The Dangers of Dynasty Trusts

            Many estate planning attorneys tout the advantages of a “dynasty trust.” There are several benefits that are commonly mentioned when these trusts are discussed.  In this article, I will discuss a potential downside to these trusts.

Before discussing this issue, I wanted to provide some background on trusts, in general, and dynasty trusts, in particular. A trust is a fiduciary relationship through which one person holds assets for the benefit of another person.

A fiduciary is a person or entity who owes a high duty of care to another person. A trustee owes the beneficiary a high duty of care with respect to the assets being held in the trust for the benefit of the beneficiary.

A person can establish a trust to accomplish many different purposes.  A person might establish a trust to hold assets for a minor child.  A person might establish a trust to hold assets of a disabled person.

The name given to a trust is irrelevant. If Mr. Smith establishes a trust for his minor child, Mary Smith, he might called the trust “The Smith Family Trust” or “The Mary Smith Trust.”  The name is unimportant.

There is no such thing as a “dynasty trust,” but what an estate planning attorney is trying to convey when he uses the phrase dynasty trust is that it is a trust through which a family member passes his assets to future generations of his family.  By harnessing the elder family member’s wealth in the trust, the elder family member is creating a dynasty.

Of course, the use of the word dynasty implies that millions of dollars are being held in the trust.  For the vast majority of the people in the world who do not have millions of dollars, the use of the word dynasty can be intimidating and off-putting.  The average person might feel that a dynasty trust isn’t right for him simply because he isn’t rich.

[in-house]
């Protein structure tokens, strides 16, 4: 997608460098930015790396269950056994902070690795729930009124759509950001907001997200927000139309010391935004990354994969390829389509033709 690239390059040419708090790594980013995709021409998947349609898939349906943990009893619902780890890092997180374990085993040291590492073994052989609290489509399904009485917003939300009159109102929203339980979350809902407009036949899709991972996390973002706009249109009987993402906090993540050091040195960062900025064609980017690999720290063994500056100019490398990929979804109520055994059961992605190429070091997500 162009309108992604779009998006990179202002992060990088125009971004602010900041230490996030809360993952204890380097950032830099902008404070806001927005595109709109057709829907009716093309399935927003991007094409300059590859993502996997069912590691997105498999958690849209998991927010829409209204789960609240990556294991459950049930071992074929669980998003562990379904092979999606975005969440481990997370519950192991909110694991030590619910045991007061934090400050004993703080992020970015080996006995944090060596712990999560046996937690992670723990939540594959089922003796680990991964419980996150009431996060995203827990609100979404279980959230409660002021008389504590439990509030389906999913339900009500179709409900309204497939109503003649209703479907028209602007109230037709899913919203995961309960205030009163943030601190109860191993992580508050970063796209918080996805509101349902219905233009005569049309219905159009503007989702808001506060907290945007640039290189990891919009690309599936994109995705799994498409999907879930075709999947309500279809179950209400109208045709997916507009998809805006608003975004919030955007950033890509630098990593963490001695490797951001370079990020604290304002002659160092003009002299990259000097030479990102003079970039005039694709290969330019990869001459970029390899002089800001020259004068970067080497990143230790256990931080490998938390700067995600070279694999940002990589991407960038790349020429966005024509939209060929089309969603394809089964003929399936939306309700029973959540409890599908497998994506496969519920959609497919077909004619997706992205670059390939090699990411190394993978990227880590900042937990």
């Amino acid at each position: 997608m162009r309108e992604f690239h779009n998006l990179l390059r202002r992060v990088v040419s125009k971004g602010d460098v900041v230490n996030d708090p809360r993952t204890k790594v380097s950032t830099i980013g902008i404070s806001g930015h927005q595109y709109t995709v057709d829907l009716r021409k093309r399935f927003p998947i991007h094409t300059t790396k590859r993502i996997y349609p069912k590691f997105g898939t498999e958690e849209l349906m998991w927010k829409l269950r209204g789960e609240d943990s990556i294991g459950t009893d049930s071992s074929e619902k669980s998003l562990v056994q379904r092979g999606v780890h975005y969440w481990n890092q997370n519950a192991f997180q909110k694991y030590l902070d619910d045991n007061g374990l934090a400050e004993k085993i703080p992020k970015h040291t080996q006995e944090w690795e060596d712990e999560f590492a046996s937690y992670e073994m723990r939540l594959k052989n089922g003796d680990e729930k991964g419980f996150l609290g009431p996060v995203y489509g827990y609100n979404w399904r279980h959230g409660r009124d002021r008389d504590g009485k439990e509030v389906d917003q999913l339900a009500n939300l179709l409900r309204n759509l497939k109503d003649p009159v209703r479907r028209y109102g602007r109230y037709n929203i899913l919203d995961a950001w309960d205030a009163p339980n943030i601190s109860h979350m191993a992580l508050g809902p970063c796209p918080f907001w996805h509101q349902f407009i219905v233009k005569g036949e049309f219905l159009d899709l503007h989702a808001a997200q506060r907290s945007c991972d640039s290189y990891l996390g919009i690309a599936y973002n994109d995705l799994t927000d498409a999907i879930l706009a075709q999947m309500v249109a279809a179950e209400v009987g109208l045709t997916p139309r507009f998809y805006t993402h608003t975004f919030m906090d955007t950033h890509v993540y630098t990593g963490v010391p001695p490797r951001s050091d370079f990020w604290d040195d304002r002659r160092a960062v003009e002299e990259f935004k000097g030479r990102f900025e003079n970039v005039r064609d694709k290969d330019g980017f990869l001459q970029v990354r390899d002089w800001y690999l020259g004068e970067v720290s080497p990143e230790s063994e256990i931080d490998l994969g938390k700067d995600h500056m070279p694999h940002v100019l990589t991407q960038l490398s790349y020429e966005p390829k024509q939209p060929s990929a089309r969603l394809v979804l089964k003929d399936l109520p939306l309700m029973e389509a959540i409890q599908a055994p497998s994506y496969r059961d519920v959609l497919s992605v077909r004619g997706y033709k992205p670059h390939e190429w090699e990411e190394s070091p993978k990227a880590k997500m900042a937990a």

That impression is incorrect.  Even someone with an estate worth several hundred thousand dollars might consider establishing a dynasty trust for his family.

The benefits of a dynasty trust are as follows:  The trust protects the assets held in the trust from the creditors of the beneficiary.  If the beneficiary is sued, the assets of the trust can be protected from his creditors.  The trust protects the assets of the trust from the beneficiary’s potential divorce.  If the beneficiary gets divorced, the assets held in the trust are less likely to be entangled in his divorce.

But there are disadvantages to any trust, and in particular, there are disadvantages associated with a dynasty trust that by its very terms is designed to last for many years.  A typical trust exists for the benefit of the beneficiary.  The assets of the trust are there to be used to help the beneficiary.

Let’s say that Mr. Smith dies and creates a dynasty trust for his family.  His four children are the initial beneficiaries of the trust and after one of Mr. Smith’s children dies, that child’s share of the trust continues to be held in the trust for the benefit of that deceased child’s children for the remainder of their lives.

Let’s assume that one of Mr. Smith’s sons enters a nursing home.  One of the questions on the Medicaid application is whether the applicant is the beneficiary of a trust.  The son would have to say that he is the beneficiary of a trust.

The assets being held in the trust could now disqualify the son from Medicaid benefits leaving the son with no assets to pay the nursing home unless the assets of the trust are used to pay for his care.  At the very least, the assets of the trust could cause a significant issue as to whether or not the son is eligible for Medicaid benefits.

It’s important to realize that by restricting the use of your assets for decades through a trust, you might essentially trap your assets.